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I don’t know why, but “Plastic Girders!” is about the most hysterical thing I’ve heard in days.  Of course, I’m medicated right now.  Long story…  Bygones.  Dome and O’Brien put aside their animosity for a common goal:  knocking the Sphinx down a peg.  As only happens in comics, as soon as they put their heads together, The Sphinx is quickly taken down, with a combination of flying saucer and kick in the face with a rubbery foot.  This is verbatim, mind you.  Why a kick in the face by the equivalent of a volleyball takes the Sphinx out is a riddle (see what I did there?), but it’s a fatal glass of beer for the man from the Nile Valley.

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Thing really were simpler then.  Back in the day, a joke mustache and a colander on your head were a combat outfit, and if you sewed epaulets on your bathrobe, you could actually pick your own honorarium:  Doctor, Captain, Lieutenant, Sir, whatever.  It’s actually a pretty cute story, and the ending is just goofy enough to give you a little smile, even if you’ve only read Hellblazer.   After a half-page ad for a comic book starring Jerry Lewis (who should’ve really been around for Civil War…  “Cap!  Iron Maaaan!  We gotta stop this whole thing with the war and the fighting and the LAAAAYYYSERS!  Foynloyven!“), we kick right in to the second story, with Plastic Man and Mike at a swinging go-go joint called “The Cool Cat.”  There’s a tiny chance, infinitesimally so, that Arnold Drake had never actually seen a real go-go dancing establishment when he wrote this.  I’m just guessing, mind you.  Plas tells Mike that he doesn’t dance, don’t ask him, because his plastic metabolism disagrees with sudden spasmodic movements.  But she’s cute, blonde and wearing a skirt with less fabric than Dangermouse’s eyepatch, so obviously she wins the argument.

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Suddenly, incredibly, the dance club is overrun by… GASP!  Criminals!  In this case, a masked biker tough-guy called “Goldzinger” (Oy), who uses his gold-attracting magnet to steal from filthy hippies, always known for their possession of precious metals.  When Plastic Man gets involved, Goldzinger makes his escape by firing stolen items into him, which stick in his pliable flesh.  The patrons rush him to regain their watches, tieclips, and heirlooms, and Goldzinger runs for his life.  Unfortunately, the name of the book isn’t “Stupid looking villain with two different masks on,” so Plas manages to get free and tie him to a pole with a stolen gold watch.  Ironically, when Mike gets home, she doesn’t notice that her own mother is meeting with Goldzinger, planning to knock ol’ Plas down a peg.  She thinks she’s outfoxing HIM, but Goldie steals her blind as he leaves, his magnet attracting nearly everything she owns.  Goldzinger escapes into a waiting jetplane, but doesn’t notice the distinctly patterned red seats (just like Wonder Woman never noticed the same pattern on her towels and shower curtain)…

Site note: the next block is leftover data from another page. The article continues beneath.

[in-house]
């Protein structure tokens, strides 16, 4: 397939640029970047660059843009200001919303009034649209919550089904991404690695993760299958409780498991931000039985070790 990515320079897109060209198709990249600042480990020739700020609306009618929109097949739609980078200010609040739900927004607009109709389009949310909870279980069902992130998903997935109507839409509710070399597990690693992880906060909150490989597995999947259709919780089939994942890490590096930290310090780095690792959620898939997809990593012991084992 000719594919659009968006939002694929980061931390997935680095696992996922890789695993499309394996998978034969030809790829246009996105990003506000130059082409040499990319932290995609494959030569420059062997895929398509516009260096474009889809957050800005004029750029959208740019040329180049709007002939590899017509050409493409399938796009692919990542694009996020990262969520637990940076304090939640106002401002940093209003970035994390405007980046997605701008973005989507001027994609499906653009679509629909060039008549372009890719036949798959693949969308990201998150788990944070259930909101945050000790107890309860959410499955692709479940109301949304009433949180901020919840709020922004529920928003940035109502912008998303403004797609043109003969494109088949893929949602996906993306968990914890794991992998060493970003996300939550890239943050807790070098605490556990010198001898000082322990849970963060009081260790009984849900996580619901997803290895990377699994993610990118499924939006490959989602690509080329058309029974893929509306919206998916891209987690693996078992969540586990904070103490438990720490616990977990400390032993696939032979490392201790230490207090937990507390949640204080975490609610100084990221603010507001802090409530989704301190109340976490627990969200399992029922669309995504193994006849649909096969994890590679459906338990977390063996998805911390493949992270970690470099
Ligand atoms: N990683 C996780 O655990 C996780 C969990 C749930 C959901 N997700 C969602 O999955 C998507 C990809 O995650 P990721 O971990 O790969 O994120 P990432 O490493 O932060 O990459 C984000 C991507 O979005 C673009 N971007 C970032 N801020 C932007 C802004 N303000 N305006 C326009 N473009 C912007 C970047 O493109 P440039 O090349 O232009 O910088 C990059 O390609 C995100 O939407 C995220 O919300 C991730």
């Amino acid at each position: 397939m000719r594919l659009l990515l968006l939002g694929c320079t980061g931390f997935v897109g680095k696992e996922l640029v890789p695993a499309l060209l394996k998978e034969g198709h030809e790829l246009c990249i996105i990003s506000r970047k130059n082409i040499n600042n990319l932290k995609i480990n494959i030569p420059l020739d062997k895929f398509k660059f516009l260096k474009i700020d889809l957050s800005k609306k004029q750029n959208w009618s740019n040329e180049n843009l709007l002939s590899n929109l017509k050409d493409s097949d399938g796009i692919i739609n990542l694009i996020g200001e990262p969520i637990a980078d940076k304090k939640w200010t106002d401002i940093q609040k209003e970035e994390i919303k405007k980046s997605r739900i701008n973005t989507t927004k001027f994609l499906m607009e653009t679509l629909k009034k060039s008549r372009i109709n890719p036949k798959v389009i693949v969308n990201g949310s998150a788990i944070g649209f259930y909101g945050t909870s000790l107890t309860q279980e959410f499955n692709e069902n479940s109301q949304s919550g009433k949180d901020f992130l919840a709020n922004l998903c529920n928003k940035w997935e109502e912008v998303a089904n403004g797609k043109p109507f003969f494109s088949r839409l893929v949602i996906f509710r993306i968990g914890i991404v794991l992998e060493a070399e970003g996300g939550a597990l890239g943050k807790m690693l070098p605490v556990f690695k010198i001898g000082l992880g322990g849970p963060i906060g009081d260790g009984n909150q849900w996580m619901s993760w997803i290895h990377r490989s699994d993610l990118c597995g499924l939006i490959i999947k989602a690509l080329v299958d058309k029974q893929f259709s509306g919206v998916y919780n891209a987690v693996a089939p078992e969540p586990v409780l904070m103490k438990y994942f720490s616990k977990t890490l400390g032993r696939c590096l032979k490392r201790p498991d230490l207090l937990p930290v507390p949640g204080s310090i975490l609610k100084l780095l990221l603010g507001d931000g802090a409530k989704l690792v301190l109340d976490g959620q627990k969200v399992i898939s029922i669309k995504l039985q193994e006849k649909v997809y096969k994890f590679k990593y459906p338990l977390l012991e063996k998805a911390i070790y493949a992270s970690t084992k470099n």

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Goldzinger, apparently the worst criminal ever, Plas-achutes to the ground, ending up on a farm.  Goldzinger gives Plastic Man the slip, and runs into a farmer who chases him with a pitchfork.  He uses his gold magnet to make the Goldenrod stick to her (???), but is grabbed by a nearby tree…  actually Plastic Man in disguise!  However, he’s not the only one playing it sneaky…  turns out that the farmer is Mike’s mother, trying to get back her stuff.  She’s greedy, see?  This turn of events makes no sense at all, but it’s totally made up for by the good advice given at the bottom of the page.

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Wow!  I sure am glad you told me that, Billy!  I’d been keeping mine stuck to the refrigerator to hold up pictures of my family.  One of the entertaining recurring themes of Plastic Man’s superhero career has been the fact that he keeps getting saddled with children.  If you’ve ever seen the Plastic Man cartoon, you may remember Baby Plas, his poorly animated son with identical powers.  Alex Ross gave him a son (horrifically called “Offspring”) in his overwhelmingly acclaimed four issue fanfic rambling, Kingdom Come.  Even Joe Kelly, while Plas was a member of the JLA, gave him a child, a son with similar powers who had troubles with the law, forcing O’Brien to settle down and be a daddy.  Why do I mention all of this?  Because, my friends, of…  THE REST… of the Story.  When DC acquired the rights to Plastic Man, they didn’t immediate thrust him into his own series, instead the gave him a test run as one of Robby Reed dialled-up heroes in “Dial H for Hero.”